The Back Page

The Back Page

Copyright 2004, Traffic World, Inc.

Where? For this week''s "Where Are They Now" report, let''s look at what former DOT Secretary Neil Goldschmidt is doing. On second thought, we''d rather not know.

On Water. Like everyone who''s been to the Smithsonian''s "America on the Move" exhibit in Washington, we''ve wondered why most of the maritime material seems a bit set apart and not really integrated into this sprawling, very freight-focused exhibit. Turns out, the water crowd is going to be involved in a bigger way - just a little bit later than the other modes. Organizers of the "On the Water" addition have a big design set to go but they need funding to finish a project that will display the nation''s critical dependence on maritime commerce. We hope someone comes up with the cash, or should we expect that to be foreign-flagged?

Wearable. We''re as impressed by anyone by the work at the Fashion Institute of Technology, where the recent student fashion show - we never miss one - included designs for a competition to create a new "mock" UPS uniform. According to UPS, entries included a safari-style jumpsuit to a kimono-type jacket. Alas, none of the designs are for real uniforms that will be worn by delivery people.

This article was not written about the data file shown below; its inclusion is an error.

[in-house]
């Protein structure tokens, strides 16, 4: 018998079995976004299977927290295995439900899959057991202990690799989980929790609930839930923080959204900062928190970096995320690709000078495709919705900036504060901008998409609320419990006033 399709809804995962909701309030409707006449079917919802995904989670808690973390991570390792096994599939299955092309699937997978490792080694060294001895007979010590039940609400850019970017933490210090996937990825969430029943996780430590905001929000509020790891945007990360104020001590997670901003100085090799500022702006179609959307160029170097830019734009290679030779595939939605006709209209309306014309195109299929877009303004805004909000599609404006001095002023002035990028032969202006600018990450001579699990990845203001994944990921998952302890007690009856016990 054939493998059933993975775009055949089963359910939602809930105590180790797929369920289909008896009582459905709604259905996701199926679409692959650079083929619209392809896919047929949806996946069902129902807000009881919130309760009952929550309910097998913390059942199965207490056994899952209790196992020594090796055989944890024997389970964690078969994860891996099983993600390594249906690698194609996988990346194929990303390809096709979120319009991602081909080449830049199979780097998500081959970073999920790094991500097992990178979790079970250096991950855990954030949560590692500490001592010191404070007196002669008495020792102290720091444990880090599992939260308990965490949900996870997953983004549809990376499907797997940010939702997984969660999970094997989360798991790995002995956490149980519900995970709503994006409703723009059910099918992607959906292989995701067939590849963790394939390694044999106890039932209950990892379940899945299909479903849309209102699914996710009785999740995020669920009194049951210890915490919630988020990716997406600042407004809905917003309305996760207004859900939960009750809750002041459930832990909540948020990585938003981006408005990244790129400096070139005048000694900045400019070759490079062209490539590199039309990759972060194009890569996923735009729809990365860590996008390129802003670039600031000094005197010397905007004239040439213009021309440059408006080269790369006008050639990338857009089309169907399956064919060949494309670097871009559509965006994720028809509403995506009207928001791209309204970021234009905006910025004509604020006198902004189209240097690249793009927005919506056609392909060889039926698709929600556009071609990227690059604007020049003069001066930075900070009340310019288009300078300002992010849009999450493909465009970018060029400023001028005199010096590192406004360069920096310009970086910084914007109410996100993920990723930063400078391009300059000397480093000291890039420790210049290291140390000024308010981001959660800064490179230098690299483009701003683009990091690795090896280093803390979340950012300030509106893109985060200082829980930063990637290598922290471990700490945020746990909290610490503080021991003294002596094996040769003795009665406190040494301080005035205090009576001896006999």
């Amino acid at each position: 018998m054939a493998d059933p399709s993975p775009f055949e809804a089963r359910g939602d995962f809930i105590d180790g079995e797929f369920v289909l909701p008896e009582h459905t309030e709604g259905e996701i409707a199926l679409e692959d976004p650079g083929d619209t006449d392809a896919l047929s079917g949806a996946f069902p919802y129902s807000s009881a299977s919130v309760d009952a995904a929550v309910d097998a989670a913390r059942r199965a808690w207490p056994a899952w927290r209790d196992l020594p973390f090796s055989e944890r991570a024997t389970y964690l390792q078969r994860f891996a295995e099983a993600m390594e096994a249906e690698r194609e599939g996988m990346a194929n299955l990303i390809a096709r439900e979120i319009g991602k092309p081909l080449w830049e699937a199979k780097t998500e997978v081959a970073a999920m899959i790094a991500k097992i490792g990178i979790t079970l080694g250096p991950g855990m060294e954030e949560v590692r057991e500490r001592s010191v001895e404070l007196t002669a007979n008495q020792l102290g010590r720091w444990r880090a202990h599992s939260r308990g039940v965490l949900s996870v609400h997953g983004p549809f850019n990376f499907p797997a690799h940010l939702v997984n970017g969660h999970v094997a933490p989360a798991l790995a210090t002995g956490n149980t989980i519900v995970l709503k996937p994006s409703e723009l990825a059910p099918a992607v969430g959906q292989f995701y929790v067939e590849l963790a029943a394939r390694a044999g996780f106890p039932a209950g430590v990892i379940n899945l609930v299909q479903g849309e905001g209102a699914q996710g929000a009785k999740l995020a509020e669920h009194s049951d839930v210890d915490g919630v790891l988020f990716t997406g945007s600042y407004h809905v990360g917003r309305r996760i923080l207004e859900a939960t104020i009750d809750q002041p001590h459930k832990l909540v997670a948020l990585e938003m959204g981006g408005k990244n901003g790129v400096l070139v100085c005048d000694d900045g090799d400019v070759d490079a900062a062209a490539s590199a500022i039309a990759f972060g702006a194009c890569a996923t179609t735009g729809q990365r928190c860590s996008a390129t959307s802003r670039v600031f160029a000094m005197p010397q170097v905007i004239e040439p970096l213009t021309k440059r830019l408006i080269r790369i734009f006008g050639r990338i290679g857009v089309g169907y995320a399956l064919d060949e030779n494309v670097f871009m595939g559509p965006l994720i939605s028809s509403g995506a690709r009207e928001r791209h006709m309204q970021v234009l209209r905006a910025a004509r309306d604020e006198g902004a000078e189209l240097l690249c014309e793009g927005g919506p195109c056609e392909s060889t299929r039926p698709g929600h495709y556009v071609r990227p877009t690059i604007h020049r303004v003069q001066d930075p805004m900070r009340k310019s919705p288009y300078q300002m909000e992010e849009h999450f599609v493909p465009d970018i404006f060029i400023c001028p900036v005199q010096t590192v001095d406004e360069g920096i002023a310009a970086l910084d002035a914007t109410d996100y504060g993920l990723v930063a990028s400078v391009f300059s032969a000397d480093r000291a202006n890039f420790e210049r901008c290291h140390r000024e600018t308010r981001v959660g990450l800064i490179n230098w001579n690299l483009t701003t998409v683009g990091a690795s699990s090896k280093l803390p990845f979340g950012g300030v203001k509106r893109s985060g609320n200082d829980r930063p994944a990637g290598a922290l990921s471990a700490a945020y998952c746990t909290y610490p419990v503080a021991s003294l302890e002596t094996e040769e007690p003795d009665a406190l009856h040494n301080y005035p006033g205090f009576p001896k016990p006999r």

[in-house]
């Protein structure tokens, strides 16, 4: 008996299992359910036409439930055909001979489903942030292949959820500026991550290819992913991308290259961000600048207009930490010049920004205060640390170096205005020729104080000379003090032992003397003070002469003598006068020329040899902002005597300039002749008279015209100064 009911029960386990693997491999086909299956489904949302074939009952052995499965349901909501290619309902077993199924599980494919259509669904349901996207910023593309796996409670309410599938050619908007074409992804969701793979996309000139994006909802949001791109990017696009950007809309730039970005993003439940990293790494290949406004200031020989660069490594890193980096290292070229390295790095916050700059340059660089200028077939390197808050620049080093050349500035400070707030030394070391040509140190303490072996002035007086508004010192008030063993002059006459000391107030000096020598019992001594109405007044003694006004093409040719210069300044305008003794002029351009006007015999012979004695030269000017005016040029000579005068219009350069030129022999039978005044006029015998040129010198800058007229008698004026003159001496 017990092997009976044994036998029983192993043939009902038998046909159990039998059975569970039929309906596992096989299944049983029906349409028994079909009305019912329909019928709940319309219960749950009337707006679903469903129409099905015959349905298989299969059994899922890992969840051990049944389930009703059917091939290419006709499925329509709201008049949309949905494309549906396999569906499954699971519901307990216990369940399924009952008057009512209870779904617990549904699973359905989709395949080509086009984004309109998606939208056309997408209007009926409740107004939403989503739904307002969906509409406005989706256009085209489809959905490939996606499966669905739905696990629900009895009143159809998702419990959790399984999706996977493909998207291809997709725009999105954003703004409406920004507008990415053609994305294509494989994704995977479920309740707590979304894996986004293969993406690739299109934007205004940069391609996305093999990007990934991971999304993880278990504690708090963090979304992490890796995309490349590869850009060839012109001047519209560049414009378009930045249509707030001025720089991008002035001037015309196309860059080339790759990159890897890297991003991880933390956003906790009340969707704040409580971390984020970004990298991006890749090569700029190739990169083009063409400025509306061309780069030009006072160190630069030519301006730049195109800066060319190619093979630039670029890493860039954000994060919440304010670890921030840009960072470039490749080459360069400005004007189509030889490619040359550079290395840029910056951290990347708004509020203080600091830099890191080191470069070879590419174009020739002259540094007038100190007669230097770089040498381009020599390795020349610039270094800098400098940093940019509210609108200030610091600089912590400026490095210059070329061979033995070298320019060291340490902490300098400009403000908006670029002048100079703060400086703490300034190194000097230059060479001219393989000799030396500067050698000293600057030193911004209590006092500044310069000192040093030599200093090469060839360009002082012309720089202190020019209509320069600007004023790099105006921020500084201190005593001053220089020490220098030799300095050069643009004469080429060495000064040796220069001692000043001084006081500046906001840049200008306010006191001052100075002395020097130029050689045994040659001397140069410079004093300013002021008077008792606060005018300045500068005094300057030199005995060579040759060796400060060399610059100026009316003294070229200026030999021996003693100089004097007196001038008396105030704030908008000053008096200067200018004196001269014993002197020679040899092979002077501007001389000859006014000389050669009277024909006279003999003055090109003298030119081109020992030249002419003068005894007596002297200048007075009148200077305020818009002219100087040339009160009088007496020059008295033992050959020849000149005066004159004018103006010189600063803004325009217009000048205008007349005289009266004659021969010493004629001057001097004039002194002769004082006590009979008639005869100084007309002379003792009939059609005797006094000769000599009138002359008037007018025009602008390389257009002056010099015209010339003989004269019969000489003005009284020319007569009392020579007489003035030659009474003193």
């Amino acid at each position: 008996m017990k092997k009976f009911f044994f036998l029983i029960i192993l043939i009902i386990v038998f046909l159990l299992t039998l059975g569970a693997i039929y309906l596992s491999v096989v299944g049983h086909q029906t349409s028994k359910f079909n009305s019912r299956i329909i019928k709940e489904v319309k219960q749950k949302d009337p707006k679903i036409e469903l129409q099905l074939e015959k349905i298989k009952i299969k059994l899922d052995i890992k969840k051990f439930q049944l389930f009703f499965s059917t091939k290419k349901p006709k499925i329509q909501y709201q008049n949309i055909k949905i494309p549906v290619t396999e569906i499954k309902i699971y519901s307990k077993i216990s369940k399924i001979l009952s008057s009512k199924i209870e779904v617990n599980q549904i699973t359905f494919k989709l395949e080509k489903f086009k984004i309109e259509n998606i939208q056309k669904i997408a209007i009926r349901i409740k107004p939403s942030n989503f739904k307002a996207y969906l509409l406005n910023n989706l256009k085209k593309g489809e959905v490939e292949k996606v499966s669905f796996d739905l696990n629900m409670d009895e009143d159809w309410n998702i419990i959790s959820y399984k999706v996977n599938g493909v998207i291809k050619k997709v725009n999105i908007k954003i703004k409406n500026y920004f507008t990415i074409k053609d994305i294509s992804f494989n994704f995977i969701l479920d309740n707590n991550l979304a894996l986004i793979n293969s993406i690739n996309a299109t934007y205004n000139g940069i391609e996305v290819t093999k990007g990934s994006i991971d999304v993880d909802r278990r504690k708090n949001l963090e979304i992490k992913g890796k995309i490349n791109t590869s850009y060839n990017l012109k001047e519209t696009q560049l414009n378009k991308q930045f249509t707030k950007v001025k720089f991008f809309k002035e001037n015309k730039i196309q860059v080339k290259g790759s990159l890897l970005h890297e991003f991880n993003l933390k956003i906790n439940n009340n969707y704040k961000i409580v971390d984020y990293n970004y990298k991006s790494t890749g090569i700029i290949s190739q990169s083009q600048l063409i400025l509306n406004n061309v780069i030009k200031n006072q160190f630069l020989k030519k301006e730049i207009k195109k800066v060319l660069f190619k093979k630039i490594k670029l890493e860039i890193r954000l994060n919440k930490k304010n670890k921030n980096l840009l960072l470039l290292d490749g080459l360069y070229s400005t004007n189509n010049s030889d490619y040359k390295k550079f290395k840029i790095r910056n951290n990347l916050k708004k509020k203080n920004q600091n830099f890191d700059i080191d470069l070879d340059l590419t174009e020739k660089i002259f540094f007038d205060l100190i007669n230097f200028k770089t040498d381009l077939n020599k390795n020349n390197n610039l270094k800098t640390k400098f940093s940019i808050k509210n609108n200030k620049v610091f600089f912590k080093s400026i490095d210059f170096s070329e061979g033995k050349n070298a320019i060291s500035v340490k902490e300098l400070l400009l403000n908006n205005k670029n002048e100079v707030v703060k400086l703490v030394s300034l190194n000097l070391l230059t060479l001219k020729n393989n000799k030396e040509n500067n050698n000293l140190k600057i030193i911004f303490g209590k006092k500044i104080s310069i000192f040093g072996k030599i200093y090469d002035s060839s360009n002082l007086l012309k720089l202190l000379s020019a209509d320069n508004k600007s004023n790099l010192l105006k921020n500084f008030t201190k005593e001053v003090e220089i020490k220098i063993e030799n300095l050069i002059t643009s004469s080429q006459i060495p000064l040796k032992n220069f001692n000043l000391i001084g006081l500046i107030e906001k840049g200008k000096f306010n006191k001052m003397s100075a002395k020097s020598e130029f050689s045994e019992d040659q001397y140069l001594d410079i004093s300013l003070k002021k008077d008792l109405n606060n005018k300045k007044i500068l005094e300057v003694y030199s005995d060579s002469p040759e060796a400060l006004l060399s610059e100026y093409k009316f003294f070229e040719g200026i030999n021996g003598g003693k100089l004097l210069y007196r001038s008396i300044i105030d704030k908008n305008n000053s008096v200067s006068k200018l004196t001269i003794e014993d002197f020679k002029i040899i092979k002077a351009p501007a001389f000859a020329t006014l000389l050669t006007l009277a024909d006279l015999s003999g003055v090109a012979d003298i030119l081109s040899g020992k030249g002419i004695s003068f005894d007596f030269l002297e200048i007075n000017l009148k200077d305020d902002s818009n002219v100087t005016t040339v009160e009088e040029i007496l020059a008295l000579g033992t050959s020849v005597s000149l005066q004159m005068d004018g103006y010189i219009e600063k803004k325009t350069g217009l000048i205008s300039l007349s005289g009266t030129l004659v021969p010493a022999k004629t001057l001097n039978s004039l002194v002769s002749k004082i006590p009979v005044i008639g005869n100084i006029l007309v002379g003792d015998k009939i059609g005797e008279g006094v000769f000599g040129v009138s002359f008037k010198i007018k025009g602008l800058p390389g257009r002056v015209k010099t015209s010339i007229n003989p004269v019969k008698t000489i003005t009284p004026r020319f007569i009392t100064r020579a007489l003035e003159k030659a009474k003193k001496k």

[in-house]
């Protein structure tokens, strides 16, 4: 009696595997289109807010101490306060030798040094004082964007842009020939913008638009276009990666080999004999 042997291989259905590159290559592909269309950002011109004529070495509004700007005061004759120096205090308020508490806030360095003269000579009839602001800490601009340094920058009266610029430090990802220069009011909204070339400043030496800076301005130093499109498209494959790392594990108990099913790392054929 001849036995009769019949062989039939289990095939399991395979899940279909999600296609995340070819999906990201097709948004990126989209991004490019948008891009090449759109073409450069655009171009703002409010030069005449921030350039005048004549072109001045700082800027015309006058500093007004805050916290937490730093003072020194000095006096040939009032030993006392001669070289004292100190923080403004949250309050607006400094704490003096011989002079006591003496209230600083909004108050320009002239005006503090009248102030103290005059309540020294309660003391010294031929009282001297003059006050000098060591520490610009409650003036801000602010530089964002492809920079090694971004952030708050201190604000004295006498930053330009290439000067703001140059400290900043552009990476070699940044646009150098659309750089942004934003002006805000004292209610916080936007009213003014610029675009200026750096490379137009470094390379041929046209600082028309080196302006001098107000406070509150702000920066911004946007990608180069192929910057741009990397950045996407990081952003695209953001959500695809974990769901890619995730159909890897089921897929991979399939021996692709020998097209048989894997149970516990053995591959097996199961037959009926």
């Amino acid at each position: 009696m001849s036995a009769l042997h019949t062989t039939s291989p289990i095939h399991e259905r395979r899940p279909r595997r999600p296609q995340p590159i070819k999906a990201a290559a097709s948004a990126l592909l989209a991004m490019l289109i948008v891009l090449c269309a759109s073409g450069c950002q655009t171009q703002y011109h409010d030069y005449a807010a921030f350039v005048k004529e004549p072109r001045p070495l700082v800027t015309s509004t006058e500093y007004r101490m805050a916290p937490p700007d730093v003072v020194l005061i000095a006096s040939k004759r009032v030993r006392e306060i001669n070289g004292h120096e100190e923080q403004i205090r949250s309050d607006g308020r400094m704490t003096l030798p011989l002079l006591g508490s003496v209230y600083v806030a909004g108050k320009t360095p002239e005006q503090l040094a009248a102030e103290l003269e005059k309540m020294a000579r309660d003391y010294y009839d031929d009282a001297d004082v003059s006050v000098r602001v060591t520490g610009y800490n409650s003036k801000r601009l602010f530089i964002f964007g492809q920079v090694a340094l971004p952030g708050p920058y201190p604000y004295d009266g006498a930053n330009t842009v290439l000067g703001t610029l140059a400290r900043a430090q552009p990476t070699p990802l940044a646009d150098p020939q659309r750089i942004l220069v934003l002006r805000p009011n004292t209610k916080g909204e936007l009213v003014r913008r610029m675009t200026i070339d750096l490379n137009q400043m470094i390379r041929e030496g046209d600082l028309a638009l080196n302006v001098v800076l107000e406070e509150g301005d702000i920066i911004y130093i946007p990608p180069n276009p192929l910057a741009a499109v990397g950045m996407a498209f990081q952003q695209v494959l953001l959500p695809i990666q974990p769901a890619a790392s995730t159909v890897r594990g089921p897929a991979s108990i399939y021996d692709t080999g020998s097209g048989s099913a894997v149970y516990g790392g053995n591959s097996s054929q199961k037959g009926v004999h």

60 years. Congratulations to the American Waterways Operators, which last week marked its 60th anniversary representing tugboat, towboat and barge operators. They had a reception to celebrate the anniversary and we trust no one had to be towed home.

Bitten. The U.S. Postal Service is marking National Dog Bite Prevention Week. This is the one area where the USPS would really like to see a level playing field with UPS and the other private carriers.

E-Mail. Corporate e-mail addresses tend to go from bland to blander. That''s why we love getting reports from one major transport operator whose official, company e-mail moniker is "2good2btrue."

Airlines. One reader complains that customer service at the airlines is sinking too low. But we''re not sure we believe the slogan of the airline he last flew really was, "If you think it''s so easy, get your own plane."

Galley Chat. When airlines design new planes, they often take into account cargo space or other such amenities. So when Airbus designed its new A340-500, it included a ?corpse cupboard? on the main deck. Every so often, a live passenger becomes, well, ahem, cargo during a flight. The manufacturer wants to give airline crews a way to address this rather delicate issue. It''s unclear whether upgrades are available, however.

Warned. Nigeria''s National Association of Government Approved Freight Forwarders is telling its members to shun what it calls "sharp practices" in business. Otherwise, says Dr. Boniface Aniebonam, they may become "victims of circumstances." Any readers who want to know more about this should just send us their bank account numbers via e-mail.